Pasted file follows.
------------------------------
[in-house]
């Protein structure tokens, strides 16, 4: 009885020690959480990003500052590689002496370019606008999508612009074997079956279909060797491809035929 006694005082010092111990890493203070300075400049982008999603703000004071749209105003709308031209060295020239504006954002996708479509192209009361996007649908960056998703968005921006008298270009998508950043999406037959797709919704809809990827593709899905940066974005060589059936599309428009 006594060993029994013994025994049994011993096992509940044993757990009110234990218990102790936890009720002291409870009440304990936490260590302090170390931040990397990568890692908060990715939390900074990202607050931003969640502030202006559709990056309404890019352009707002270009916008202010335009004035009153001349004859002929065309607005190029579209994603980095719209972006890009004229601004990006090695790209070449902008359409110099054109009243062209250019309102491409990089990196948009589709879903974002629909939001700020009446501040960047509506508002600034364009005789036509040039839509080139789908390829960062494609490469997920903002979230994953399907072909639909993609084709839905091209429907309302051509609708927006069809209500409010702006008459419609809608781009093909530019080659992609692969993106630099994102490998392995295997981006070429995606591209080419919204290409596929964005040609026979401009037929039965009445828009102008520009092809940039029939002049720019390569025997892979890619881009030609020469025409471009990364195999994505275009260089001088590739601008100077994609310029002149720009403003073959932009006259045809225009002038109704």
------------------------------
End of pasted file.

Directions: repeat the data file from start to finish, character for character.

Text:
[in-house]
């Protein structure tokens, strides 16, 4: 009885020690959480990003500052590689002496370019606008999508612009074997079956279909060797491809035929 006694005082010092111990890493203070300075400049982008999603703000004071749209105003709308031209060295020239504006954002996708479509192209009361996007649908960056998703968005921006008298270009998508950043999406037959797709919704809809990827593709899905940066974005060589059936599309428009 006594060993029994013994025994049994011993096992509940044993757990009110234990218990102790936890009720002291409870009440304990936490260590302090170390931040990397990568890692908060990715939390900074990202607050931003969640502030202006559709990056309404890019352009707002270009916008202010335009004035009153001349004859002929065309607005190029579209994603980095719209972006890009004229601004990006090695790209070449902008359409110099054109009243062209250019309102491409990089990196948009589709879903974002629909939001700020009446501040960047509506508002600034364009005789036509040039839509080139789908390829960062494609490469997920903002979230994953399907072909639909993609084709839905091209429907309302051509609708927006069809209500409010702006008459419609809608781009093909530019080659992609692969993106630099994102490998392995295997981006070429995606591209080419919204290409596929964005040609026979401009037929039965009445828009102008520009092809940039029939002049720019390569025997892979890619881009030609020469025409471009990364195999994505275009260089001088590739601008100077994609310029002149720009403003073959932009006259045809225009002038109704």